Update on the Kayamandi Pilot Pet Health Project
"If we can care for our animals, we can care for our neighbours," Gerrit van Rensburg, Western Cape Minister of Agriculture and Rural Development, said yesterday in Kayamandi, Stellenbosch.
He congratulated and thanked the team of volunteers from the Kayamandi community who successfully completed the first phase of a Western Cape Government co-funded pilot project which will see to the mass sterilisation of stray animals and pets in Kayamandi.
The volunteers have completed the pet census and community awareness phases of the project. During the pet census, all cats and dogs in Kayamandi were counted and vaccinated against rabies. The sterilisation phase of the programme has recently commenced, and on average 25 pets are sterilised per day. This will continue for the next few months until at least 70% of the population is sterilised and vaccinated against rabies and other important pet diseases.
The Kayamandi pets are collected, bathed, dipped and health-screened for surgery every weekday at the pet care station, situated at the Legacy Centre in Kayamandi. Sterilised pets are brought back to the care station during the afternoon for collection by the owners.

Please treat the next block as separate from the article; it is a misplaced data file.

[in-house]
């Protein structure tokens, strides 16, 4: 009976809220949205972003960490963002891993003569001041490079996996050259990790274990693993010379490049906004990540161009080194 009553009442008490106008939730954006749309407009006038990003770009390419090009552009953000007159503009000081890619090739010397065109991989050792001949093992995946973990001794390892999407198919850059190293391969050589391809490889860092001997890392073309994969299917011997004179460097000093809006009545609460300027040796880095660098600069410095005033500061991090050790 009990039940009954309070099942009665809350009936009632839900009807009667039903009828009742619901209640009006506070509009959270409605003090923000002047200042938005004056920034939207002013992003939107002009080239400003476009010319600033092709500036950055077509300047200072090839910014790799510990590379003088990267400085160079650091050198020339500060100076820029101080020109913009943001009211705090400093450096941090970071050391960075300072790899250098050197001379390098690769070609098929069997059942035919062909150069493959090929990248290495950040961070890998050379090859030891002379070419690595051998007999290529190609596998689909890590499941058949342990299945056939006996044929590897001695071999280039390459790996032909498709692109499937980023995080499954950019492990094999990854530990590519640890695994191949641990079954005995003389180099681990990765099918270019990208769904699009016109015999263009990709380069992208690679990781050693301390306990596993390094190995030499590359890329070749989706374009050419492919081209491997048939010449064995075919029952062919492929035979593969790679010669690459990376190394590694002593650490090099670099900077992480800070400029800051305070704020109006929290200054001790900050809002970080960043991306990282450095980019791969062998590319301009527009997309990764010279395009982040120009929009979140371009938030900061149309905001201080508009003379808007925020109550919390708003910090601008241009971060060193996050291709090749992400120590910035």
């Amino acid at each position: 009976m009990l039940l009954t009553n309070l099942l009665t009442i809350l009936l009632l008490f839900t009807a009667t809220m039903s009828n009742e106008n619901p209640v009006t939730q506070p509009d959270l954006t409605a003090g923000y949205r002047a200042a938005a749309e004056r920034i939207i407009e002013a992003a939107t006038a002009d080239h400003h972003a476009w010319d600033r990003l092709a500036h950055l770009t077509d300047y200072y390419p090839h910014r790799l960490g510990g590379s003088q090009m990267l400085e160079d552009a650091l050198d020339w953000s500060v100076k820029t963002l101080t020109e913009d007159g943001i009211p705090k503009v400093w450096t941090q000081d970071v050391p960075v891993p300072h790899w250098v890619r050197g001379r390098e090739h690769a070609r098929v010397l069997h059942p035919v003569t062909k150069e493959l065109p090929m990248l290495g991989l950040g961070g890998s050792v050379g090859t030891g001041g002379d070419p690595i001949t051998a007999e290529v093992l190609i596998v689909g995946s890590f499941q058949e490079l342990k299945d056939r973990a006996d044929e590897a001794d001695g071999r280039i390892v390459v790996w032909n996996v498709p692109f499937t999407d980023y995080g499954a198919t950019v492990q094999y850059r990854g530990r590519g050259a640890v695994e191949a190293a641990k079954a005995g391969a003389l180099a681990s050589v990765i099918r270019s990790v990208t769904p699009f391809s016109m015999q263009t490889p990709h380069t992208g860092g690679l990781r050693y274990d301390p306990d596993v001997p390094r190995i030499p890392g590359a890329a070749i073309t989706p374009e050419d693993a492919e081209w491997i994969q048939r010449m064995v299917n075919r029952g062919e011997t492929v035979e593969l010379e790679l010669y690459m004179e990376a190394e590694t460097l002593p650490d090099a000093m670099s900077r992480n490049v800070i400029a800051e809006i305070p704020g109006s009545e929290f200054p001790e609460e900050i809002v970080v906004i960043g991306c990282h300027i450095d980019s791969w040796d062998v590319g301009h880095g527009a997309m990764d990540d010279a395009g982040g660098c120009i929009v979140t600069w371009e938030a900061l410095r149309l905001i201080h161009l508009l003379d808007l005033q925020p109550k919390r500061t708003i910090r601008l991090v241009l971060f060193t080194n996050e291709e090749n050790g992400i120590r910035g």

All animals admitted for surgery will also have a microchip implanted to enable future identification. Owners are provided with pet health and care literature to help improve the overall welfare and well-being of their pets.
Premier Helen Zille launched the project in Kayamandi on Monday, 9 July 2012. The province’s R500 000 contribution complements the R400 000 sterilisation subsidy of the Stellenbosch Municipality towards an original Animal Welfare Society (AWS) Stellenbosch campaign.
The collective funds will fund surgical costs, microchips and other essentials. All participants have additionally agreed to contribute towards the success of the project by donating their expertise and resources.
Apart from the social and community benefits, the envisaged outcome of a successful project will be fewer unwanted litters, improved animal health and welfare, a decline in aggressive dog behaviour, significantly fewer strays, fewer unnecessary euthanasias and lower welfare costs enabling the various animal welfare charities to invest their funds into other equally deserving causes and projects.
"This is a co-operative effort between the veterinary profession, the welfare sector, academic institutions, government and the beneficiary community. Together we can create a better, healthier and happier community for people and their pets,” Minister van Rensburg said.
The Western Cape Department of Agriculture has committed itself to a further R1 million in this initiative and the City of Cape Town is planning a similar project for the benefit of thousands of pets in the Cape Metro.